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Potential ‘Canes Offensive Coordinator: Kevin Johns

Johns could be a free agent in 2019 after Kingsbury’s firing

North Carolina v Miami Photo by Mark Brown/Getty Images

Miami wasn’t going to bring in Kliff Kingsbury for a variety of reasons, and money was definitely one. With that out there, one person the ‘Canes could grab would be offensive coordinator and inside receivers coach Kevin Johns. Johns allegedly makes $380,000 at Texas Tech which would be a little steep for the Hurricanes. However, Johns did spend most of his career between Indiana and Northwestern which aren’t throwing around assistant pay quite like a Texas Power 5 program will.

Johns has coached both wide receivers and quarterbacks in his time and could replace Jon Richt or pick up a position like h-backs. Under Johns Texas Tech posted the 26th offense per the S&P+. The Red Raiders were only 53rd in points per play (Miami was 64th) but were 28th in the nation in points per game with 33.7 (Miami was 72nd this season with 26.7 points per game).

Johns came to Texas Tech after spending the 2017 season at Western Michigan. He was at Indiana helping Kevin Wilson call plays from 2011-2015 before the offensive side of that staff was pushed out. Sure at Indiana the Hoosiers had a couple of mediocre offensive seasons but they also finished 6th in S&P+ offense in 2013, 15th in 2015 and 44th in 2012. The ‘Canes are currently 68th per Bill C’s analytics system and obviously boast more talent than Indiana.

Johns is a former quarterback himself, having played his collegiate days as a starter at Dayton in Ohio. If Stacy Searels is staying that’s just fine, if he’s not, Johns could bring Clay McGuire with him. McGuire is also on the Texas Tech staff and spent some years coaching under Mike Leach at Washington State.


Texas Tech has used fullbacks and tight ends under Johns in 2018. With Johns coming on board the Red Raiders added more fullbacks and tight ends to their roster. At Indiana, the Johns and Kevin Wilson offense used tight ends, too.

In 2015, the Hoosiers put together a statistically dominant season on offense with Nate Sudfeld at quarterback. Sudfeld threw for 3,573 yards and 27 touchdowns with seven interceptions. In the backfield, the Hoosiers had two backs break 1,000 rushing yards while combining for 18 touchdowns on the ground. The receiving corps had a 1,000 yard receiver, a 900 yard receiver and a 600 yard receiver. Those three receivers combined for 15 touchdowns through the air.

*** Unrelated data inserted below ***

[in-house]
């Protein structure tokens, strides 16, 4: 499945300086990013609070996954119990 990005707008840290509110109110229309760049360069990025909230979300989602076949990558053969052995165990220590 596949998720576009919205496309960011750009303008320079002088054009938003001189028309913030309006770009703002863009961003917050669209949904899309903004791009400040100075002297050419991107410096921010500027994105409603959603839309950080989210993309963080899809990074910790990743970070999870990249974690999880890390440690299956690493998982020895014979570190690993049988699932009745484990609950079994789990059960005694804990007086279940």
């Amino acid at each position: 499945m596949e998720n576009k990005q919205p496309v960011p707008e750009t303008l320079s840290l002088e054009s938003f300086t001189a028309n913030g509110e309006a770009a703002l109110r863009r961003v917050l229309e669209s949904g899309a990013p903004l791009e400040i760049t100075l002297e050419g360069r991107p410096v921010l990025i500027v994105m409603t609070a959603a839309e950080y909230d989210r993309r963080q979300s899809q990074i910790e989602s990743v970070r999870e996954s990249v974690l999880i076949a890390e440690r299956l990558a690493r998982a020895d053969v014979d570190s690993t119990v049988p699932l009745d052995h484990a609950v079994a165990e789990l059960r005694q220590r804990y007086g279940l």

Tunnel Screen

Indiana employed the middle tunnel screen against Ohio State in 2015. The receiver will work his way up field to get the defensive back to bail, then break back on the football. The right tackle and right guard will block the linebacker and any alley player that comes close to the receiver. This allows the receiver to work back up field.

With Miami’s speed (even with Jeff Thomas off site) the ‘Canes should be able to use plays like this to slow down the pass rush and work underneath it with a screen.

Inside Zone Read with an arc H-Back

I love using the h-back to arc block his way to the alley player. With teams using scrape exchange techniques (see below) it’s possible for the QB to see a pull read but then be hit in the mouth by the linebacker. With the H lead blocking for the QB a scrape exchange is nullified.

In the GIF you won’t see a scrape exchange. The defensive end sits to force a give and the QB would have had a lead blocker in the H-Back but doesn’t need one because it’s a give read. The back does a good job of breaking tackles and picking up more than he should have but it was an easy 4-5 yard gain for the Hoosiers.

How the H-Back Arc works

Now you can see how the H-Back arc block works in live action. The QB gets slow played by the defensive end so he pulls even though his numbers don’t disappear. The QB would’ve been en easy kill shot for the linebacker-safety type but with the H blocking outside he can escape the big hit and run for a touchdown.

Texas Tech passing game

I know it’s a Mark D’Onofrio defense but the Red Raiders pick apart Houston here. It’s a great video to see the concepts and how the spacing of the Air Raid works. Also, I love seeing empty sets at -10 (with their back to the goalpost) and at +10 (inside the red zone ready to score). It’s proof of Mike Leach’s feelings that the “standard” ideas of what coaches should do are often stubborn and obsolete.

During the 2018 season, Mark Richt would line up in a heavy personnel group and try to pound out 1-2 yards when in the -10 field zone. Kingsbury and Johns line up in empty and force the defense to choose between bringing pressure or sitting back and letting intelligent and accurate passers pick you apart- we all know what D’Onofrio would choose.


Johns and Wilson made for a more dynamic and balanced offense at Indiana than Johns and Kingsbury made at Texas Tech. However, Johns was much more ingrained in the creation of the scheme the Hoosiers ran rather than coming into the Texas Tech Air Raid and trying to install much with Kingsbury at the wheel.

The Johns-Wilson offense fits the talent the Hurricanes bring in. Miami has multiple athletic running backs, the ability to spread the football (if they catch it) and good but not great quarterback play. The difference is Miami has the defensive unit to make plays if the offense can score and keep the defense off the field.